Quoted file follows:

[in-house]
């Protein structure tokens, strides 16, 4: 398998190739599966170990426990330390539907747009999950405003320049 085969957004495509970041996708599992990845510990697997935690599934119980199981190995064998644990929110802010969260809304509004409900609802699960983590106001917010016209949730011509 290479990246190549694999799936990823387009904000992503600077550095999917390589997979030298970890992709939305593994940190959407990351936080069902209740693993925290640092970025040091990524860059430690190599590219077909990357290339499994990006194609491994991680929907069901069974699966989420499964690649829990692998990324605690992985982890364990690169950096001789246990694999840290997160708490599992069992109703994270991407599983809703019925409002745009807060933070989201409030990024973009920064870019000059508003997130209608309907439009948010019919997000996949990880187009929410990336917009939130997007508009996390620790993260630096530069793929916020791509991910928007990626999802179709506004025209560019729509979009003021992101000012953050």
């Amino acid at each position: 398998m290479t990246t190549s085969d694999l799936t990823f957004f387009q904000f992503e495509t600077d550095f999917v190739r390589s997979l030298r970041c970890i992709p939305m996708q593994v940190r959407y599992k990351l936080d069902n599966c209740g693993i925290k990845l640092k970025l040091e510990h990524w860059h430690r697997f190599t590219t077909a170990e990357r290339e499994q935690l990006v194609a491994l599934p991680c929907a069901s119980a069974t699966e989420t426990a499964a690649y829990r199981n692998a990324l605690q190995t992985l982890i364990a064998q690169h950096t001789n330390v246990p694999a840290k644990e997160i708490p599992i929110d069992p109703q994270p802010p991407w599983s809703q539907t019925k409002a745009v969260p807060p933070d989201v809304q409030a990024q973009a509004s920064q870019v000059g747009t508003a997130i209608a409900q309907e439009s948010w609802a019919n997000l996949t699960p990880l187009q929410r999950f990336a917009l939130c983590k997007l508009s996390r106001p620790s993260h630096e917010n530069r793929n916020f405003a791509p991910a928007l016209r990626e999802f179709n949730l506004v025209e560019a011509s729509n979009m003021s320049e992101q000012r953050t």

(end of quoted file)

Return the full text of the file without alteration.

[in-house]
């Protein structure tokens, strides 16, 4: 398998190739599966170990426990330390539907747009999950405003320049 085969957004495509970041996708599992990845510990697997935690599934119980199981190995064998644990929110802010969260809304509004409900609802699960983590106001917010016209949730011509 290479990246190549694999799936990823387009904000992503600077550095999917390589997979030298970890992709939305593994940190959407990351936080069902209740693993925290640092970025040091990524860059430690190599590219077909990357290339499994990006194609491994991680929907069901069974699966989420499964690649829990692998990324605690992985982890364990690169950096001789246990694999840290997160708490599992069992109703994270991407599983809703019925409002745009807060933070989201409030990024973009920064870019000059508003997130209608309907439009948010019919997000996949990880187009929410990336917009939130997007508009996390620790993260630096530069793929916020791509991910928007990626999802179709506004025209560019729509979009003021992101000012953050």
């Amino acid at each position: 398998m290479t990246t190549s085969d694999l799936t990823f957004f387009q904000f992503e495509t600077d550095f999917v190739r390589s997979l030298r970041c970890i992709p939305m996708q593994v940190r959407y599992k990351l936080d069902n599966c209740g693993i925290k990845l640092k970025l040091e510990h990524w860059h430690r697997f190599t590219t077909a170990e990357r290339e499994q935690l990006v194609a491994l599934p991680c929907a069901s119980a069974t699966e989420t426990a499964a690649y829990r199981n692998a990324l605690q190995t992985l982890i364990a064998q690169h950096t001789n330390v246990p694999a840290k644990e997160i708490p599992i929110d069992p109703q994270p802010p991407w599983s809703q539907t019925k409002a745009v969260p807060p933070d989201v809304q409030a990024q973009a509004s920064q870019v000059g747009t508003a997130i209608a409900q309907e439009s948010w609802a019919n997000l996949t699960p990880l187009q929410r999950f990336a917009l939130c983590k997007l508009s996390r106001p620790s993260h630096e917010n530069r793929n916020f405003a791509p991910a928007l016209r990626e999802f179709n949730l506004v025209e560019a011509s729509n979009m003021s320049e992101q000012r953050t």